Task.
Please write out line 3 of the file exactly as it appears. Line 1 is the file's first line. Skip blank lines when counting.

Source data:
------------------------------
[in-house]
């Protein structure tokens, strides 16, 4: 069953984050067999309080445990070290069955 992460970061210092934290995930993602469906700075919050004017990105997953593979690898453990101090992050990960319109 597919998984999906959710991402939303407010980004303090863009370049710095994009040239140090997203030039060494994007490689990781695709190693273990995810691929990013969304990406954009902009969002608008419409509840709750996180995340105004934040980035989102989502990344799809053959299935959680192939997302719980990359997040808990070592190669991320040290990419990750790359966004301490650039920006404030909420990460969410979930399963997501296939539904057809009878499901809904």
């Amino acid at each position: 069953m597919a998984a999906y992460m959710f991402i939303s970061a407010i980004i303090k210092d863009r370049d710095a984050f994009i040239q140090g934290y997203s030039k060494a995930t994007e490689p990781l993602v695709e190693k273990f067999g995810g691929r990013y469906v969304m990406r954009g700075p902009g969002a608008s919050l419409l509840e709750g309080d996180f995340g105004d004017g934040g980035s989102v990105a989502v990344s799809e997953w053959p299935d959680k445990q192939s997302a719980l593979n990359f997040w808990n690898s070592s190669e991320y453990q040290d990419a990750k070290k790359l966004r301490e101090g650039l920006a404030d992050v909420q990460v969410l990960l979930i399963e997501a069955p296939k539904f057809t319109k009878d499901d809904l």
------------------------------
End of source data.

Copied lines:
């Amino acid at each position: 069953m597919a998984a999906y992460m959710f991402i939303s970061a407010i980004i303090k210092d863009r370049d710095a984050f994009i040239q140090g934290y997203s030039k060494a995930t994007e490689p990781l993602v695709e190693k273990f067999g995810g691929r990013y469906v969304m990406r954009g700075p902009g969002a608008s919050l419409l509840e709750g309080d996180f995340g105004d004017g934040g980035s989102v990105a989502v990344s799809e997953w053959p299935d959680k445990q192939s997302a719980l593979n990359f997040w808990n690898s070592s190669e991320y453990q040290d990419a990750k070290k790359l966004r301490e101090g650039l920006a404030d992050v909420q990460v969410l990960l979930i399963e997501a069955p296939k539904f057809t319109k009878d499901d809904l």